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The Bombay High Court today quashed an FIR registered against a shoe manufacturer in nearby Thane city for allegedly hurting religious sentiments of a minority community observing that no case was made out against him.
The order was passed by a division bench headed by Justice V M Kanade, who said in such cases police should make preliminary inquiries, probe the matter thoroughly and then register an FIR against the concerned person or parties.
The court had in September stayed the criminal proceeding against the shoe manufacturer, Dejul Shah, who was arrested by Naupada police of Thane city under IPC for allegedly hurting the religious sentiments of a community. Today, it quashed the FIR registered against Shah by Thane police.
According to the petition, in 2014, a person named Ibrahim Sheikh had registered an FIR with Naupada police station in Thane alleging that Shah had deliberately embossed an alphabet 'M' on the shoe in a manner resembling the word 'Allah' in Urdu language. He was booked under section 295 A IPC (hurting religious sentiments of a community).
The police had summoned him immediately and started investigating the matter. After a few days, Shah was given bail by the local court. After that, the police neither investigated the matter nor filed a charge sheet in the local court. Therefore, Shah had decided to approach the high court requesting quashing of the FIR.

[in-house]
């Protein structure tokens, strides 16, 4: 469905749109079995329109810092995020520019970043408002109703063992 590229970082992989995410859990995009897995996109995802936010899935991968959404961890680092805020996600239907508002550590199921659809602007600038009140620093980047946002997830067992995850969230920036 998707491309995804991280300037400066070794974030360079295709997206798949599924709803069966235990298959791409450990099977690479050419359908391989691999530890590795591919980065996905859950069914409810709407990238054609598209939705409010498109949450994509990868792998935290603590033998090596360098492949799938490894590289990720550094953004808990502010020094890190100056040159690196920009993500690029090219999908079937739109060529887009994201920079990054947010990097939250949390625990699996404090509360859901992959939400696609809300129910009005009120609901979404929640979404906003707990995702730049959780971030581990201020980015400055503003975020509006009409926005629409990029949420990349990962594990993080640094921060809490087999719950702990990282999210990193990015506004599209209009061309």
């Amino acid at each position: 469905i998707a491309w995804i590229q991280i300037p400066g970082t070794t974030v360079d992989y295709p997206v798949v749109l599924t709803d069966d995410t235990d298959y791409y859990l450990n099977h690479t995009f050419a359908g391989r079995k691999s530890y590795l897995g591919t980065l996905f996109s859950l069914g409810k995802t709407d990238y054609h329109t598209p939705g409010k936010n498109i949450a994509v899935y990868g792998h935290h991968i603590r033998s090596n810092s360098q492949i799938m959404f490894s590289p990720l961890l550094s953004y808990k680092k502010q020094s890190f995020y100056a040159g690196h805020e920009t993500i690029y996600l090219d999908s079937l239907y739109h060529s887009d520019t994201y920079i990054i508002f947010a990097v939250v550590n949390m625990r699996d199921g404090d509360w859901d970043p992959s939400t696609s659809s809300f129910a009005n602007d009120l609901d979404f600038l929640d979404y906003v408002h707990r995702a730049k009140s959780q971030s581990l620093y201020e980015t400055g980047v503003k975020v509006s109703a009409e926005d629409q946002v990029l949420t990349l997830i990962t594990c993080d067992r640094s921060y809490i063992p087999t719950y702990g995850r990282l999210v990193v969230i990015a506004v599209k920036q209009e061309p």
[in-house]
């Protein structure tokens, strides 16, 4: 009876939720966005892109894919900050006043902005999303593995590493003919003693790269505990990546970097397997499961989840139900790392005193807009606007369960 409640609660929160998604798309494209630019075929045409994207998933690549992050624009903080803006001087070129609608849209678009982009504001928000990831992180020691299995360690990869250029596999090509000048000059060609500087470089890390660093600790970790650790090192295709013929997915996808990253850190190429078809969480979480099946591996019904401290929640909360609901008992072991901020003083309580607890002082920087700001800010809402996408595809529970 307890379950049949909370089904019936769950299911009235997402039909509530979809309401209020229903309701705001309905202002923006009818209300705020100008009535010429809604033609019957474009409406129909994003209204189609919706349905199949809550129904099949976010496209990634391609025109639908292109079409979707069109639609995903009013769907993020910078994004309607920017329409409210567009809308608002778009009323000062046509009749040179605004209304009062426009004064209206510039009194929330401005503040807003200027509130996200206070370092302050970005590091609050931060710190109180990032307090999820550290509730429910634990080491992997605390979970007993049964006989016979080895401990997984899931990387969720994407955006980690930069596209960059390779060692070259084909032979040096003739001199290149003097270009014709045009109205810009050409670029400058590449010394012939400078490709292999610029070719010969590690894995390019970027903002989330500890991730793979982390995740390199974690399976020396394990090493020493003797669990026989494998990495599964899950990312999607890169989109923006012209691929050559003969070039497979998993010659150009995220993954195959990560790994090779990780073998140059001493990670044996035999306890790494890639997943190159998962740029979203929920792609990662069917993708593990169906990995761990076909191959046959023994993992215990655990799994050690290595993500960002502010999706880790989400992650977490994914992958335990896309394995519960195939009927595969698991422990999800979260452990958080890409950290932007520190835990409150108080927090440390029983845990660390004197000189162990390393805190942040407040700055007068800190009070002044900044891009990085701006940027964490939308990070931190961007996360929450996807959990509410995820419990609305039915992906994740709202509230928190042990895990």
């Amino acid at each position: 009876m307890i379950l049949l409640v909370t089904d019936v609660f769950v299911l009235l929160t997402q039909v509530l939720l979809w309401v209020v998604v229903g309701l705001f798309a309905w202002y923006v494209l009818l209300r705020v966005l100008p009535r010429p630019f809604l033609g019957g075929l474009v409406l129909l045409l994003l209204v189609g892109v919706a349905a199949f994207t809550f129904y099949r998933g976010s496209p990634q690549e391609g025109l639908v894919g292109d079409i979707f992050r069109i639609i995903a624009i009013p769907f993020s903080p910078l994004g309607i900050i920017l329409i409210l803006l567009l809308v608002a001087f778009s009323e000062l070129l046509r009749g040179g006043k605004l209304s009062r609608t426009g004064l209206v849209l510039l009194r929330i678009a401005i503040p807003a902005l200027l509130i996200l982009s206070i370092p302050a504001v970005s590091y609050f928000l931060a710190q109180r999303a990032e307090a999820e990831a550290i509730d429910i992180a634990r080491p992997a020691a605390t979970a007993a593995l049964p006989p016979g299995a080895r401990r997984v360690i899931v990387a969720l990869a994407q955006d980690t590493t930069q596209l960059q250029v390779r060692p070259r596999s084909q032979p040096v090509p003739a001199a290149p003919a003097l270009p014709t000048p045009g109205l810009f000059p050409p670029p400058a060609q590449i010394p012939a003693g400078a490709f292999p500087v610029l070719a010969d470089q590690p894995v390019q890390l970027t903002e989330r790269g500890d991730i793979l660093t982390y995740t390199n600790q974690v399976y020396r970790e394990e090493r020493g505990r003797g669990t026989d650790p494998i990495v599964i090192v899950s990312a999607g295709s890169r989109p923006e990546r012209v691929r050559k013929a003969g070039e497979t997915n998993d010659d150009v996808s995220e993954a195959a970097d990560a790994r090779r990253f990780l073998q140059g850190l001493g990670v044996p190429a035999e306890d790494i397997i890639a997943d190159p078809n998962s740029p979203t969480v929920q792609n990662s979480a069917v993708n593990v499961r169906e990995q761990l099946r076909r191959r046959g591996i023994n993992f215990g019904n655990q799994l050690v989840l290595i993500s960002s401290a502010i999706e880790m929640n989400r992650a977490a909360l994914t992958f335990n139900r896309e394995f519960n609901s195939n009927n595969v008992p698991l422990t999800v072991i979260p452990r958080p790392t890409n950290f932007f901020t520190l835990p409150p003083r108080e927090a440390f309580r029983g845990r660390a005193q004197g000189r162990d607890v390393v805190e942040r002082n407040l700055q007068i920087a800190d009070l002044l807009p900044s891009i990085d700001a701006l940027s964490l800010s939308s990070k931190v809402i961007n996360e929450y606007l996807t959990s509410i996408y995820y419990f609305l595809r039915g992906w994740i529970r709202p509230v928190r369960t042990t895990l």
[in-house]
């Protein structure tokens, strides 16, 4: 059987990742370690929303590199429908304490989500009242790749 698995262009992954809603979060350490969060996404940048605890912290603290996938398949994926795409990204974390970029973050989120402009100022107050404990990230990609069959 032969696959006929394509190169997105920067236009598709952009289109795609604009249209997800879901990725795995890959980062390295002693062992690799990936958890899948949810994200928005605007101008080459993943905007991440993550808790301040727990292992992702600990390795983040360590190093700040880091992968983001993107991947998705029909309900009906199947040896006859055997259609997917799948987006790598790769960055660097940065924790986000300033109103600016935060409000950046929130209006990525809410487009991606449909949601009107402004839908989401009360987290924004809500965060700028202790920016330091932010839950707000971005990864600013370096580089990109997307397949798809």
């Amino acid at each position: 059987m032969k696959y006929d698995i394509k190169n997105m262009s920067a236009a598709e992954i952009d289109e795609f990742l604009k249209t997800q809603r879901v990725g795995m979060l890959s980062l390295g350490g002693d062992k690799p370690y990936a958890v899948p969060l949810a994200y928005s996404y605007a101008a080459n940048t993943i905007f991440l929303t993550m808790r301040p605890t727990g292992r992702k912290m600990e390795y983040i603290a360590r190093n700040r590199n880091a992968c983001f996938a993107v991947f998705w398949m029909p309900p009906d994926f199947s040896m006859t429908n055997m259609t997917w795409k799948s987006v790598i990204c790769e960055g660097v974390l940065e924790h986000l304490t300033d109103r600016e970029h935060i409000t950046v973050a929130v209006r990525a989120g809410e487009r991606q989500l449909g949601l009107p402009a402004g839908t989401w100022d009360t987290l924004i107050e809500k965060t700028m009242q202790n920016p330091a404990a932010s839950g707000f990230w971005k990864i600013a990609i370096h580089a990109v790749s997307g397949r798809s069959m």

"In this case, no offence is made out and therefore we are quashing the FIR," said the bench.
Shah argued that he had no intention to hurt the religious sentiments of any community. The artisans, who had made the shoes were Muslims and even the purchasers of his shoes belonged to the same community. Therefore, it cannot be said that he had done this intentionally to hurt members of this community, Shah's lawyer pleaded.
Shah's lawyer Ashok Pande argued that Shah was a small-time businessman, who made shoes and sandals locally. He ordered soles for his products from a Delhi-based manufacturer named A to Z footwear and had no idea about if the printed 'M' looks like the word 'Allah' written in Urdu. The Delhi sole manufacturer belonged to Muslim community and was also not aware of this. Police had arrested the sole manufacturer, but had let him off, he said.
After hearing the arguments, the court observed that prima facie, it did not look like a deliberate act and therefore, the court quashed the FIR.
The court opined that police should not conduct a probe only to appease the members of a community and that it should investigate only if an offence is prima facie made out.
(This story has not been edited by Business Standard staff and is auto-generated from a syndicated feed.)